Genomics research is flourishing right now, but new findings show it is heavily sourced from just a few largely white countries.
We’ve heard for years that there is an overwhelming problem with personnel diversity in the fields of science, technology, engineering and maths (STEM), but genomics research in particular is suffering for a similar but also quite different reason.
In a paper published to Communications Biology, a team of researchers from the University of Oxford has found that while genomic studies have generated important discoveries over the years, the subjects taking part in these studies are heavily concentrated in just a few countries. These include the UK, US and Iceland. If they remain the source of participants for most studies, there are potentially huge implications for the understanding and applications of genetic discoveries.
The research for this work involved the review of nearly 4,000 studies between 2005 and 2018 that contained all genetic-wide association studies to date, relating to diseases such as type 2 diabetes and Alzheimer’s as well as psychiatric disorders, and physical, behavioural and psychological traits.
The results showed that despite a staggering growth in sample sizes, diseases studied and genetic discoveries from studies during this time, the ancestral diversity stalled, with non-white groups still massively underrepresented.
By extending research in this area, the team showed that this has varied considerably over time and that when non-European ancestry groups are included, it is often only done so in order to ‘replicate’ results instead of trying to find new genetic discoveries.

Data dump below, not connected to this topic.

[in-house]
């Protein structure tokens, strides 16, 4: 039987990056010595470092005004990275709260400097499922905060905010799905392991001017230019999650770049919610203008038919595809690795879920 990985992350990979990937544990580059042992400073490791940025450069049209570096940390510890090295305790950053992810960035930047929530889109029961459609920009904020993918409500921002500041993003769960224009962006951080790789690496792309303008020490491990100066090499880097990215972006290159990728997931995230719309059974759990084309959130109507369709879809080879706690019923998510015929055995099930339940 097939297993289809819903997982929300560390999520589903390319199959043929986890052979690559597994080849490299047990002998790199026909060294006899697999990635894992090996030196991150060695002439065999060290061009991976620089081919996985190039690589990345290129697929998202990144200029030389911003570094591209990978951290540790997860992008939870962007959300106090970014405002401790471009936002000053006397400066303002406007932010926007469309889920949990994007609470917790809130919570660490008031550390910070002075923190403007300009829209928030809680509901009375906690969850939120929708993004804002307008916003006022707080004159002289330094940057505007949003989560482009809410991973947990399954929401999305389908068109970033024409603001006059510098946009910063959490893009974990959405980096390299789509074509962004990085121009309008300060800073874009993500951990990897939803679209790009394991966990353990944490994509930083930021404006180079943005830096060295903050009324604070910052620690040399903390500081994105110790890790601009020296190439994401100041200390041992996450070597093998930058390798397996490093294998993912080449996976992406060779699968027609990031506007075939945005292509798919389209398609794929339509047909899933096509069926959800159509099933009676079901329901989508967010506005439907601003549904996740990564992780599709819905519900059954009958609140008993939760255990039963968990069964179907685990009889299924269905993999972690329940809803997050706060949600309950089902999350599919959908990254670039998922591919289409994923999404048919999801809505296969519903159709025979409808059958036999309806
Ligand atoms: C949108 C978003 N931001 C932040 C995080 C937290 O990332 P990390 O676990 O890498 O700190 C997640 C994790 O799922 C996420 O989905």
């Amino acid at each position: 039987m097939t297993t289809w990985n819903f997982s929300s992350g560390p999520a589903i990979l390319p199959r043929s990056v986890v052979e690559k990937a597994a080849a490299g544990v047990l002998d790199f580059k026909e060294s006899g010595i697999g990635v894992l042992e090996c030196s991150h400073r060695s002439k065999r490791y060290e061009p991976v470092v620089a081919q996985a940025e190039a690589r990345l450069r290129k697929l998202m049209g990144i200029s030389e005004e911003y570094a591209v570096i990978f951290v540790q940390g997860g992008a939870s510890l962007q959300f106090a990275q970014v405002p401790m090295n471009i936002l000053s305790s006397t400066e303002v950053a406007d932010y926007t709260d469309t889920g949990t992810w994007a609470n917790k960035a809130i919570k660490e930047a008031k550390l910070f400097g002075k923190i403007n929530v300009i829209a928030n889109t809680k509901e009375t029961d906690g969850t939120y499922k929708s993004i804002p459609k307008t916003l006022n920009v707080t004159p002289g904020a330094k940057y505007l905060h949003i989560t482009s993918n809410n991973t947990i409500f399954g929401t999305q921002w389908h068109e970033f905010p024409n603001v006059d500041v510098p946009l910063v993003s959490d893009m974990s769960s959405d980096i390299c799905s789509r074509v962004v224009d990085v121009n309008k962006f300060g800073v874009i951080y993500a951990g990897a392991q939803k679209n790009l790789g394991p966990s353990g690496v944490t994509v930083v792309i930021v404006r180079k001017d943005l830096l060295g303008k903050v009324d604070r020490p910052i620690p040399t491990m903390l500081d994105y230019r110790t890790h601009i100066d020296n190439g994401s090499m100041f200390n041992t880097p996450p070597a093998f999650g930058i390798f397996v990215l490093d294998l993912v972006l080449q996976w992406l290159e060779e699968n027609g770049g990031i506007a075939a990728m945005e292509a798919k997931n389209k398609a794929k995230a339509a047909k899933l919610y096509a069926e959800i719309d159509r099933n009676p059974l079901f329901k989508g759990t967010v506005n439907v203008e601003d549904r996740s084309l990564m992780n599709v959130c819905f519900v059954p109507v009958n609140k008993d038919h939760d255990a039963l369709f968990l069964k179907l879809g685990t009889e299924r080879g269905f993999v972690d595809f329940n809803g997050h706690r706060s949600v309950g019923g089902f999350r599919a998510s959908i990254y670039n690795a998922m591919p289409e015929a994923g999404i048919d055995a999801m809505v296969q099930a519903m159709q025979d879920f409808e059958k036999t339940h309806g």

The research found that 72pc of the often repeated genetic data came from the UK (40pc), the US (19pc) and Iceland (12pc). The data also features a higher-than-anticipated number of older people, women, and – in some of the most used data – people of higher socioeconomic status and in better health.
“The lack of ancestral diversity in genomic research has been an ongoing concern, but little attention has been placed on the geographical and demographic characteristics of the people who are studied, who studies them and exactly what they study,” said Prof Melinda Mills, lead author of the study.
“Genetic discoveries offer exciting medical possibilities, but, without increasing the diversity of people studied and environments they live in, the usage and returns of this research are limited.”
Once again returning to the problem of gender diversity in STEM, the researchers found that of the studies analysed, 70pc of authors in the senior ‘last author’ position were male. They also make a number of recommendations for future studies, including prioritising multiple types of diversity and strategies for monitoring diversity and warnings regarding the interpretation of genetic differences between ancestral groups.